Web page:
Assuming a saturation density of ~ 6 × 1014 m−2 in Al alloys (same as in steel), a rough estimate of the total contribution of dislocation hardening can be made using the following equation :
A low hardening rate observed in regime 3 of these alloys can be solely attributed to the growth of existing precipitates. No further increase in the precipitate density occurs in this regime leading to a stable ductility. The final brittle regime (regime 4) with an increasing hardening rate and a decreasing ductility is observed only in 6061-T6 alloy (from CRD A-2 tubes of HFBR) at very high fluences. Although this alloy is the same as 6061-T6 alloy and irradiated at similar temperatures, a difference in behavior is observed due to irradiation at very high TFR, as explained in Section 4.4.
4.2. Tensile behavior of 5
xxx series alloys
The differences in irradiation hardening trends in all four regimes of 5
The contribution of both mechanisms continues in the transition regime until dislocation damage reaches a saturation value (at <2 × 1026 n/m2 of fast fluence or <4 × 1026 n/m2 of thermal fluence). Simultaneously, a saturation in the density of precipitates is expected to occur in this regime, leading to the formation of no new Mg2Si precipitates.
With further irradiation, the hardening continues with a decreasing rate as Mg2Si precipitates continue to grow until all the Mg is pulled out from the Al solid solution in the final slow hardening regime. Based on the stoichiometric analysis, production of 0.58 wt.% transmutation Si will consume 1% Mg in the alloy. That means all the Mg in 5154-0 alloy is consumed at ~1.85% transmutation Si (~8.66 × 1026 n/m2 of thermal fluence) and in 5052-O alloy at ~1.27% transmutation Si (~5.95 × 1026 n/m2 of thermal fluence).
With continued irradiation, the newly formed transmutation-produced Si either decorates existing precipitates (like in 6
Similar to 6
4.3. Fracture toughness behavior of 5
xxx and 6 xxx series alloys
In this section, first the fracture toughness data from HFR SURP is plotted against the available literature data on highly irradiated Al alloys. The evolution of fracture toughness behavior of 5
4.3.1. Literature fracture toughness data of 5
xxx series Al alloys
No additional data on fracture toughness properties of 5
4.3.2. Literature fracture toughness data of 6
xxx series Al alloys in comparison with HFR SURP data
Only limited data was published on fracture toughness properties of irradiated Al alloys [5, 8, 10]. The most relevant data for the HFR (irradiation temperatures < 373 K) is plotted in Figure 4 in comparison with HFR SURP data. Data from 6061-T6 alloy irradiated at < 373 K in the High Flux Isotope Reactor (HFIR) in Oak Ridge National Laboratory, USA matches quite well with the HFR SURP data. As it can be seen from Figure 4, there is one high fluence data point published by Weeks et al.  beyond the current surveillance data of the HFR vessel. This data is from the CRDF A-2 tubes of the HFBR in Brookhaven National Laboratory, USA, produced from 6061-T6 alloy, irradiated at 338 K up to a thermal fluence of 42 × 1026 n/m2. The corresponding fast fluence of this data point is 2 × 1026 n/m2, which gives a high TFR of 21, compared to the HFR hotspot TFR value of maximum 1.4. The total measured Si at this fluence was found to be ~8 wt.%, including 0.6% of initial Si content. The reported thermal fluence and Si content of this data point are approximately two times the estimated thermal fluence (~20 × 1026 n/m2) and Si (~4.3 %) content of the HFR hotspot by the end of 2025. Note that this data is from the same material and at the same irradiation conditions for which the tensile data at very high thermal fluences (~42 × 1026 n/m2) is also available (see Figure 1).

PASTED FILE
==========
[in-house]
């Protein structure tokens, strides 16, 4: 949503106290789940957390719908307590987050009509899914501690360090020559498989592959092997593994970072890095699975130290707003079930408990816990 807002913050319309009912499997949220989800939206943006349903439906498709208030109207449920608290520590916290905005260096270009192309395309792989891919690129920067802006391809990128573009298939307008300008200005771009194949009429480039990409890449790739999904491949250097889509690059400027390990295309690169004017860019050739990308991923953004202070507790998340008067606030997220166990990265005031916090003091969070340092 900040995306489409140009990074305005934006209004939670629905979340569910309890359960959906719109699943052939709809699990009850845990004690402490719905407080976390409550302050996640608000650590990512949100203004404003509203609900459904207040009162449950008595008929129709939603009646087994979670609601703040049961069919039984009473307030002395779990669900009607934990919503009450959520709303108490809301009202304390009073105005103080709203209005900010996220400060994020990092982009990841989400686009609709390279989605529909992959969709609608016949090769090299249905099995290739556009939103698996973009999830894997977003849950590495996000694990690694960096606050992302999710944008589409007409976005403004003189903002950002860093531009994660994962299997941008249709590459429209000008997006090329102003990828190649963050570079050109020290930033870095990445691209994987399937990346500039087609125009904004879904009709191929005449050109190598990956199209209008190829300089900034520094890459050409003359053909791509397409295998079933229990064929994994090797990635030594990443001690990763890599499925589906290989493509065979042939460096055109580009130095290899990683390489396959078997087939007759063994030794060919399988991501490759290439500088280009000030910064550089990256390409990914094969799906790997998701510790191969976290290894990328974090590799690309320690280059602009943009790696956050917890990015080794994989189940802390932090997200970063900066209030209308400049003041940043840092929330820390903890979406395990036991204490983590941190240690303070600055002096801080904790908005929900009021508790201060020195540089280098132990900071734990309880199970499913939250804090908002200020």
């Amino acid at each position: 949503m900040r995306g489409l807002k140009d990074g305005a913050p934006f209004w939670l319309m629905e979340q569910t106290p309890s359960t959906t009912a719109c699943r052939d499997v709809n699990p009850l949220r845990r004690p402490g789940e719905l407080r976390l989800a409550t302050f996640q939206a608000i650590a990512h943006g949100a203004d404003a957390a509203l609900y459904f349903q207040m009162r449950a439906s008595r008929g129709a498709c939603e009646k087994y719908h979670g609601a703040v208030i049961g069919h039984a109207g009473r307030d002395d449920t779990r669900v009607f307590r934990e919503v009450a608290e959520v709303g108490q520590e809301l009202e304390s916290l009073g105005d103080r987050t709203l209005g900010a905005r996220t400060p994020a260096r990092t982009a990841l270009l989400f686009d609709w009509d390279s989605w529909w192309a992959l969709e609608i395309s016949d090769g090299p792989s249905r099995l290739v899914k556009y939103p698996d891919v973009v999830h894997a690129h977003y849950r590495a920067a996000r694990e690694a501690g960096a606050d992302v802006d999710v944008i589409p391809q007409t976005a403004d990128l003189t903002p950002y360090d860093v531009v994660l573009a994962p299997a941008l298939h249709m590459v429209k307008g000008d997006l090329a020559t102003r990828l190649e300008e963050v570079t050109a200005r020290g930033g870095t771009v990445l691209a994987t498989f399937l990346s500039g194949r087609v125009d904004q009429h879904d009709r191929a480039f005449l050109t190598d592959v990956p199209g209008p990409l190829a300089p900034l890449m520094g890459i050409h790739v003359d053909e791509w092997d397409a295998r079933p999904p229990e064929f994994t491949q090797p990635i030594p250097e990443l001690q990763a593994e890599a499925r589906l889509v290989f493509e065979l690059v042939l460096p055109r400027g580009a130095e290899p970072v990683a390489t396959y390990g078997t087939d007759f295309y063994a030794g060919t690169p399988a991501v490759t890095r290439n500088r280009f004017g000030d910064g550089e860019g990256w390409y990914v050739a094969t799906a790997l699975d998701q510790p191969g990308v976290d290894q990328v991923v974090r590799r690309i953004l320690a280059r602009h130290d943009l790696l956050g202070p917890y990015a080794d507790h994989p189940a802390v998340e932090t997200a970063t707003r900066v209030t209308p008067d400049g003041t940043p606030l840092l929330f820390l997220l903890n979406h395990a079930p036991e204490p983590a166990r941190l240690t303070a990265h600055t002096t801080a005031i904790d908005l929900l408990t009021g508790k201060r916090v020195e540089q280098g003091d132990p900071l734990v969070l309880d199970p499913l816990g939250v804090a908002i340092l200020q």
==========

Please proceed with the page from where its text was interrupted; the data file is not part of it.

4.3.3. Fracture toughness behavior of 5
xxx and 6 xxx series alloys
In the rapid hardening regime (regime 1), the fracture toughness value drops rapidly in line with the observed hardening and ductility behavior of 5
As the irradiation continues, both the dislocation density and the Mg2Si precipitate density evolve toward a saturation limit describing the slow decrease of fracture toughness toward a plateau in the transition regime. Transmission electron microscopy results of precipitate microstructure reported in  are shown in Figures 5 and 6. From these results it can be seen that the saturation density is achieved at ~3 × 1026 n/m2 of thermal fluence for 5154-O alloy of HFR vessel. Note that these pictures were taken using a “JEOL JEM-1200ex STEM/TEM” machine operating at 120 keV, located in JGL laboratory at NRG.
After that, the fracture toughness of 5154-O reaches a plateau at a thermal fluence of ~ 4 × 1026 n/m2 after which no further increase in dislocation and precipitate density is expected (Figure 3). In fact, a small decrease in particle density may occur later in this regime due to particle coalescence during their growth. The opposite effects of a small decrease in particle density and a slow hardening due to precipitate growth on embrittlement could be compensating each other leading to a plateau in the fracture toughness behavior (similar to ductility) in regime 3. The behavior of 5154-O alloy is expected to be similar to 6
It is important to understand how long the plateau in the fracture toughness (or regime 3) will continue. This depends on the location of the precipitation of the transmutation Si. As already mentioned in Section 3.2.2, further increase in Si production to high values can lead to Si precipitation at grain boundaries. Fracture toughness value drops when the precipitation of Si at the grain boundaries cumulates to an extent that the dominant deformation and fracture mechanisms shift from the bulk microstructure to the grain boundaries. A heavy discontinuous precipitation observed at the grain boundary in 5052-O alloy at a thermal fluence of 31 × 1026 n/m2  has resulted in no substantial effects on ductility of this alloy. This suggests that the nature of fracture at these high fluence is still controlled by bulk deformation mechanisms (instead of mechanisms controlled by grain boundaries). Due to the similarity in 5154-O and 5052-O alloys (and irradiation conditions), the ductility and fracture toughness properties of the 5154-O alloy are also expected to show a plateau until such high fluences. Indeed, the observation of significant amount of micron-scale dimples on the fracture surface of 5154-O alloy irradiated to a thermal fluence of 9.81× 1026 n/m2 (Figure 7) proves that similar behavior can be expected from the 5154-O alloy .